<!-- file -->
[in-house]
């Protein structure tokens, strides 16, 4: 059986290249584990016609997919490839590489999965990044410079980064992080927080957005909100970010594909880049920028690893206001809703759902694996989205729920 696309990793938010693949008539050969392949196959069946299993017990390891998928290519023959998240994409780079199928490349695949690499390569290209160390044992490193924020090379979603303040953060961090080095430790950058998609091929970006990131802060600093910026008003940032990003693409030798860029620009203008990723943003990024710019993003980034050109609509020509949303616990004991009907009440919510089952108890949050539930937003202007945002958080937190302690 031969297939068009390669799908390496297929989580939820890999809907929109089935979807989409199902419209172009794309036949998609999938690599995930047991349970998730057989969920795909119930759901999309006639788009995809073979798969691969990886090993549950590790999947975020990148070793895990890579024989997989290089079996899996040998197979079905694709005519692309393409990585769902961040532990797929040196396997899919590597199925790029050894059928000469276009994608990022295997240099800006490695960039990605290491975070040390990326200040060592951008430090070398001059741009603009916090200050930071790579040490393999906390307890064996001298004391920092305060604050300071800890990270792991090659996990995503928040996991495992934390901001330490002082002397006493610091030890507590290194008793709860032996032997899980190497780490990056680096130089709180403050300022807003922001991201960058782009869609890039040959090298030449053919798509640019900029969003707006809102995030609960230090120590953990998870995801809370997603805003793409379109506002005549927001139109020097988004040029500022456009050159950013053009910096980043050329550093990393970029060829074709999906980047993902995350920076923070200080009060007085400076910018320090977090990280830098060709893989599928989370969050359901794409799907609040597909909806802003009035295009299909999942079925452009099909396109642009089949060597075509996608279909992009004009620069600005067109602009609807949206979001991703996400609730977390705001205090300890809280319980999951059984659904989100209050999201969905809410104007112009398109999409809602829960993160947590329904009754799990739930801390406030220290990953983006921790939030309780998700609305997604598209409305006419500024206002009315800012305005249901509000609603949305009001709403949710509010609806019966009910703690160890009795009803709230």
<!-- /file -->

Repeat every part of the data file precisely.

[in-house]
């Protein structure tokens, strides 16, 4: 059986290249584990016609997919490839590489999965990044410079980064992080927080957005909100970010594909880049920028690893206001809703759902694996989205729920 696309990793938010693949008539050969392949196959069946299993017990390891998928290519023959998240994409780079199928490349695949690499390569290209160390044992490193924020090379979603303040953060961090080095430790950058998609091929970006990131802060600093910026008003940032990003693409030798860029620009203008990723943003990024710019993003980034050109609509020509949303616990004991009907009440919510089952108890949050539930937003202007945002958080937190302690 031969297939068009390669799908390496297929989580939820890999809907929109089935979807989409199902419209172009794309036949998609999938690599995930047991349970998730057989969920795909119930759901999309006639788009995809073979798969691969990886090993549950590790999947975020990148070793895990890579024989997989290089079996899996040998197979079905694709005519692309393409990585769902961040532990797929040196396997899919590597199925790029050894059928000469276009994608990022295997240099800006490695960039990605290491975070040390990326200040060592951008430090070398001059741009603009916090200050930071790579040490393999906390307890064996001298004391920092305060604050300071800890990270792991090659996990995503928040996991495992934390901001330490002082002397006493610091030890507590290194008793709860032996032997899980190497780490990056680096130089709180403050300022807003922001991201960058782009869609890039040959090298030449053919798509640019900029969003707006809102995030609960230090120590953990998870995801809370997603805003793409379109506002005549927001139109020097988004040029500022456009050159950013053009910096980043050329550093990393970029060829074709999906980047993902995350920076923070200080009060007085400076910018320090977090990280830098060709893989599928989370969050359901794409799907609040597909909806802003009035295009299909999942079925452009099909396109642009089949060597075509996608279909992009004009620069600005067109602009609807949206979001991703996400609730977390705001205090300890809280319980999951059984659904989100209050999201969905809410104007112009398109999409809602829960993160947590329904009754799990739930801390406030220290990953983006921790939030309780998700609305997604598209409305006419500024206002009315800012305005249901509000609603949305009001709403949710509010609806019966009910703690160890009795009803709230």